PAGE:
Bank of America can’t catch a break

Bank of America, the embattled banking giant that’s wrestled with all sorts of negative publicity for the last three years, finds itself in the spotlight, again.

This time, Occupy Wall Street is calling for a sort of Bank Transfer Day against Bank of America on Friday. The group is calling the effort, “Move Your Money Relay.”

Occupy activists plan on providing “escorts” at Bank of America locations who will assist willing BofA customers in moving their accounts over to community banks and credit unions.

Pace of bank failures continues to slow

The nation made it through the weekend without a bank failure. Of course, the Easter weekend may have had something to do with that, given financial markets were closed for Good Friday.

But it wasn’t the first weekend in 2012 where the Federal Deposit Insurance Corp. had to take a bank into receivership or complete the sale of a failed bank’s assets to another institution, either.

An examination of the FDIC’s Failed Bank List might explain why. According to that list, there have been 16 bank failures through April 8 this year. In that same period in 2011, bank failures totaled 28. And in 2010 it was 42.

While there’s still a lot of year left, the pace suggests that the trend of rising bank failures that began nearly four years ago may just be coming to an end.

Will branch banking die? No quick or easy answer

Since Internet banking took hold the idea of the branch bank going the way of the paper ledger has been a topic of much discourse in the industry.

The discourse continues now that mobile banking — banking by smartphone and tablet — is all the rage and continues to grow as more banks take advantage of the technology.

As this Northwestern Financial Review post points out, the industry has added 20,000 more branches in the past decade.

Then again, all you have to do is take a look at the biggest consumer bank in the country and wonder aloud if branch banking is on its last leg. Just about every week for the past year or more, Bank of America has been shedding multiple branches across the country as it looks to become more efficient and shrink its branch network by 10 percent. The Charlotte, N.C.-based bank, by the way, has typically been the first to adapt to new means of delivering banking services, including mobile banking.

And as the population of bank customers who prefer online banking grows and matures, you can’t help but think there is a tipping point at which the branch office will be considered an outdated concept. Maintaining branch buildings and employing people to staff them is much more expensive compared with maintaining computer networks and technology that isn’t as staff intensive.

Big banks target retirement plans for new income

The Financial Times reported that three of the country’s biggest banks — Bank of America, JPMorgan Chase and Wells Fargo — are pursuing the administration of corporate 401(k) plans for new income.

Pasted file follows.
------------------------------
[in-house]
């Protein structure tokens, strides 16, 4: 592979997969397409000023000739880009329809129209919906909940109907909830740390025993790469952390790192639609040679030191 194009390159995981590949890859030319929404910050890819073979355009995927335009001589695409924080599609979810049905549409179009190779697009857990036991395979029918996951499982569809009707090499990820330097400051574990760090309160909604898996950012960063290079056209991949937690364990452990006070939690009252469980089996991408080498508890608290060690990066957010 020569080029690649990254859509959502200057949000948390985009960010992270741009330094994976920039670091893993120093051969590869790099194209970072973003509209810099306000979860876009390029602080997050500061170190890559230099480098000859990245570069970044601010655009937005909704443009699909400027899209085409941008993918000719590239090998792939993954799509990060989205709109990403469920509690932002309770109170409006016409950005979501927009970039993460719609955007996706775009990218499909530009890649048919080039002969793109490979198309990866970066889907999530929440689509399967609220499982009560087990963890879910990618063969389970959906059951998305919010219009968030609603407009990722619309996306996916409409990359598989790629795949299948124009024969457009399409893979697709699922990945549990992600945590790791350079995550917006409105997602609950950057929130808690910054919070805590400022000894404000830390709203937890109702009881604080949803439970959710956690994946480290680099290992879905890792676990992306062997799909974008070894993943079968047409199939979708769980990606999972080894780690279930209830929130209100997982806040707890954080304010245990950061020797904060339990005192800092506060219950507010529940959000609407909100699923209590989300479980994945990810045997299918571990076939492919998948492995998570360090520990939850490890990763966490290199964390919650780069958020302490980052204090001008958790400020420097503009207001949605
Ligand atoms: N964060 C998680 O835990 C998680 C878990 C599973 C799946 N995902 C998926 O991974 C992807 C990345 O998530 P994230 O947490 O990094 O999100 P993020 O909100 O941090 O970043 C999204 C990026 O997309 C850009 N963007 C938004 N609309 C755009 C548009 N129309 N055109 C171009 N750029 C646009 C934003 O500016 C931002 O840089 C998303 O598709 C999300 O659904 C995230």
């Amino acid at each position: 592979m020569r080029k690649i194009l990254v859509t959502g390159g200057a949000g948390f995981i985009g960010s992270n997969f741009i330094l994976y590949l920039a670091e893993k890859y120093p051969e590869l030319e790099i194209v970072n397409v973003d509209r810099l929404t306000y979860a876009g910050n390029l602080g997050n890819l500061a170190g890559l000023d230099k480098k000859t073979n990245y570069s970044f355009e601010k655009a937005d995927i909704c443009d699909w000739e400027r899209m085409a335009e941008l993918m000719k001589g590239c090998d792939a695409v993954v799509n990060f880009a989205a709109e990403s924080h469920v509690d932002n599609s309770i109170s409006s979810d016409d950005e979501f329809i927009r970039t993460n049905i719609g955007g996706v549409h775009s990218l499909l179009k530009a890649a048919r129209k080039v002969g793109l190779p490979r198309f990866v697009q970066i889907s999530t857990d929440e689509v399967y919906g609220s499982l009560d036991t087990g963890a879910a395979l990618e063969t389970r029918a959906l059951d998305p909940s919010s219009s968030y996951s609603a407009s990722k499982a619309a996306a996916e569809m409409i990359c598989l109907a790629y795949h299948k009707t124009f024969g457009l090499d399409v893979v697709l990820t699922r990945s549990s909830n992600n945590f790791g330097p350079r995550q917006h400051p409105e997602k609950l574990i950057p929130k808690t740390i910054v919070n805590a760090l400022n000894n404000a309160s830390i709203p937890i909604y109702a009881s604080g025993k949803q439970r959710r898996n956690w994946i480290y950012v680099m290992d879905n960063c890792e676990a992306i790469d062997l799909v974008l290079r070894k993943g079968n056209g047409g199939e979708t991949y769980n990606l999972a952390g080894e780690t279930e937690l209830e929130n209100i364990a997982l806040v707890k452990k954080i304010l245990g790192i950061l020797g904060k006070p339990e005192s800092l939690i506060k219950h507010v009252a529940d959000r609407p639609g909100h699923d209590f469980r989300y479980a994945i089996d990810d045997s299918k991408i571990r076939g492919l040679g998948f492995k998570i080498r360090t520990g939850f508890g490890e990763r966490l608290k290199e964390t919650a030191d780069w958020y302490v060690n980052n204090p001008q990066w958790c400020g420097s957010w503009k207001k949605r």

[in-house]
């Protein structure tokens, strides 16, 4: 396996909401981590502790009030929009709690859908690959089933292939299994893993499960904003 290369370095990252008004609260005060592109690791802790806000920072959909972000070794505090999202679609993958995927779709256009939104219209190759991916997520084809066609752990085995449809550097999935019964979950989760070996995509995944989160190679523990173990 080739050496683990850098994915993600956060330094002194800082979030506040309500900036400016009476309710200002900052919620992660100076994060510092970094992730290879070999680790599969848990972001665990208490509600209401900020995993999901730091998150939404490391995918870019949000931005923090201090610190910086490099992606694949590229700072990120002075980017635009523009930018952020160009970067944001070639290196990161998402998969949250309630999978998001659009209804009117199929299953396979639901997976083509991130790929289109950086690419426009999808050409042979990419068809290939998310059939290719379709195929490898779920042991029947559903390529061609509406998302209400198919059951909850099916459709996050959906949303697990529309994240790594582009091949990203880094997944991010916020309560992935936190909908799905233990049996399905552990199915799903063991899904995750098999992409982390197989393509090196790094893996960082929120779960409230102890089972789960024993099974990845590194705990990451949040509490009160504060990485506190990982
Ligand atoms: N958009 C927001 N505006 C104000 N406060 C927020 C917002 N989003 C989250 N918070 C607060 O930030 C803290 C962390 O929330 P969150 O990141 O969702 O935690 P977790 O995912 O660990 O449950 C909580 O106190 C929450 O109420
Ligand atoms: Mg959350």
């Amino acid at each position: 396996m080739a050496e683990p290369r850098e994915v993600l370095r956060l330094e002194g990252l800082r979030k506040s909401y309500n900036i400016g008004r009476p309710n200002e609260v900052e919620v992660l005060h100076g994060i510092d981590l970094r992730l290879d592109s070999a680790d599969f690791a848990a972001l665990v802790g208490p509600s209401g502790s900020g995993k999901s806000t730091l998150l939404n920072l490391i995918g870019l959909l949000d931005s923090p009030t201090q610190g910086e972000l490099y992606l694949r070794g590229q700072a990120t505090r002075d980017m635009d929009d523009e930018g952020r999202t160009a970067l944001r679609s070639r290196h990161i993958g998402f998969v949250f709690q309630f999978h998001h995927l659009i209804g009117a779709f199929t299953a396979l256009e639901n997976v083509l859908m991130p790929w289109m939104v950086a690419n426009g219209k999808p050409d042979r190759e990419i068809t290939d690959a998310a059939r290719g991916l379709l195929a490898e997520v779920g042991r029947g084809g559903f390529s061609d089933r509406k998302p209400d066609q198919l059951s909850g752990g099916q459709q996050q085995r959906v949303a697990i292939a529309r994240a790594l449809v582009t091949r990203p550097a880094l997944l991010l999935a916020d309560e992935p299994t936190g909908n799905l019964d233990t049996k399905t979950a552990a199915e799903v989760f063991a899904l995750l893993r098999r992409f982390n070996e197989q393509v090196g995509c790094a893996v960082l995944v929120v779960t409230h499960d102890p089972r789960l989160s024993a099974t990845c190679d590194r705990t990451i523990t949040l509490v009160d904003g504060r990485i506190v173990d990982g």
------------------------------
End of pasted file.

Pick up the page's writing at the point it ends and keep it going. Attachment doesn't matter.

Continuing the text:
The Times report says while it may not represent lots of new income, it does represent a steady source of it.

These banks, some of which are often referred to as “money center banks” or “too-big-to-fail” banks, have been looking for ways to recapture fee income they lost as the result of new regulations from the Federal Reserve and the Dodd-Frank Wall Street Reform and Consumer Protection Act.

Kansas connection still remains at FDIC

Sheila Bair’s departure last year as head of the Federal Deposit Insurance Corp. does not mean all of Kansas’ connection to the headquarters of the powerful bank regulator are completely severed.

On Thursday the Senate approved the nomination of Thomas Hoenig to the FDIC’s board of directors. Hoenig also awaits Senate confirmation as vice chairman of the regulator that administers the deposit insurance fund.

Hoenig was president of the Federal Reserve Bank of Kansas City for 20 years and retired last October. The Iowa-born economist was a frequent visitor to Wichita during his tenure.

Bair, who was raised in Independence and attended the University of Kansas, was chairman of the FDIC during one of the industry’s most turbulent periods, the 2008 financial crisis.

Household interest payments are lowest in 34 years

Low interest rates mean smaller interest payments for American households, according to a USA Today analysis.

The report says the average household is saving $3,100 a year because of lower interest rates.

Such payments haven’t been that low in 34 years, the report says.

Microsoft gains ground disrupting online banking hackers

Computer software giant Microsoft, with the help of the Feds and the RICO Act, or Racketeer Influenced and Corrupt Organizations, was successful late last week in thwarting part of a network of cyber criminals using botnets to steal from online banking networks.

A USA Today report said Microsoft was aided in its efforts by U.S. Marshals and two financial services industry trade groups.